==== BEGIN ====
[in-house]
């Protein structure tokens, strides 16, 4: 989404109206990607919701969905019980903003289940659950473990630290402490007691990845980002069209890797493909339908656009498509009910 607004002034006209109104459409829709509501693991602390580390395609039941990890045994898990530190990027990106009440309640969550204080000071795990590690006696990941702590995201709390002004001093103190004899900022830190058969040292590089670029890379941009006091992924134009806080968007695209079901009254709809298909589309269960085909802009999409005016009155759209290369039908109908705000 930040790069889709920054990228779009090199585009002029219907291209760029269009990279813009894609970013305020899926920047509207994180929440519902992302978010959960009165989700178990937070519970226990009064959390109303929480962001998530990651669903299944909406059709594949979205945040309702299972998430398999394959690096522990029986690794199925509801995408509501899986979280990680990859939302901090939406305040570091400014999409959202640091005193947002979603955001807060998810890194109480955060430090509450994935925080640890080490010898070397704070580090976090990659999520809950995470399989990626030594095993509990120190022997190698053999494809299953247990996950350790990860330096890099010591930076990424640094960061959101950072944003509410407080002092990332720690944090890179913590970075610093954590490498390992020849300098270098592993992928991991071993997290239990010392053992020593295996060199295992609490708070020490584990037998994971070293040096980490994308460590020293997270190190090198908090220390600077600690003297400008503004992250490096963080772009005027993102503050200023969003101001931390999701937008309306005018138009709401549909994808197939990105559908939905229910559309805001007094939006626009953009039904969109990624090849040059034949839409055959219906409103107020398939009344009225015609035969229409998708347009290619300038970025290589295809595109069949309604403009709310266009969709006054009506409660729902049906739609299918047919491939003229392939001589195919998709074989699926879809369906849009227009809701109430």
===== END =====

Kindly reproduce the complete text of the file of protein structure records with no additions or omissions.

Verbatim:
[in-house]
């Protein structure tokens, strides 16, 4: 989404109206990607919701969905019980903003289940659950473990630290402490007691990845980002069209890797493909339908656009498509009910 607004002034006209109104459409829709509501693991602390580390395609039941990890045994898990530190990027990106009440309640969550204080000071795990590690006696990941702590995201709390002004001093103190004899900022830190058969040292590089670029890379941009006091992924134009806080968007695209079901009254709809298909589309269960085909802009999409005016009155759209290369039908109908705000 930040790069889709920054990228779009090199585009002029219907291209760029269009990279813009894609970013305020899926920047509207994180929440519902992302978010959960009165989700178990937070519970226990009064959390109303929480962001998530990651669903299944909406059709594949979205945040309702299972998430398999394959690096522990029986690794199925509801995408509501899986979280990680990859939302901090939406305040570091400014999409959202640091005193947002979603955001807060998810890194109480955060430090509450994935925080640890080490010898070397704070580090976090990659999520809950995470399989990626030594095993509990120190022997190698053999494809299953247990996950350790990860330096890099010591930076990424640094960061959101950072944003509410407080002092990332720690944090890179913590970075610093954590490498390992020849300098270098592993992928991991071993997290239990010392053992020593295996060199295992609490708070020490584990037998994971070293040096980490994308460590020293997270190190090198908090220390600077600690003297400008503004992250490096963080772009005027993102503050200023969003101001931390999701937008309306005018138009709401549909994808197939990105559908939905229910559309805001007094939006626009953009039904969109990624090849040059034949839409055959219906409103107020398939009344009225015609035969229409998708347009290619300038970025290589295809595109069949309604403009709310266009969709006054009506409660729902049906739609299918047919491939003229392939001589195919998709074989699926879809369906849009227009809701109430």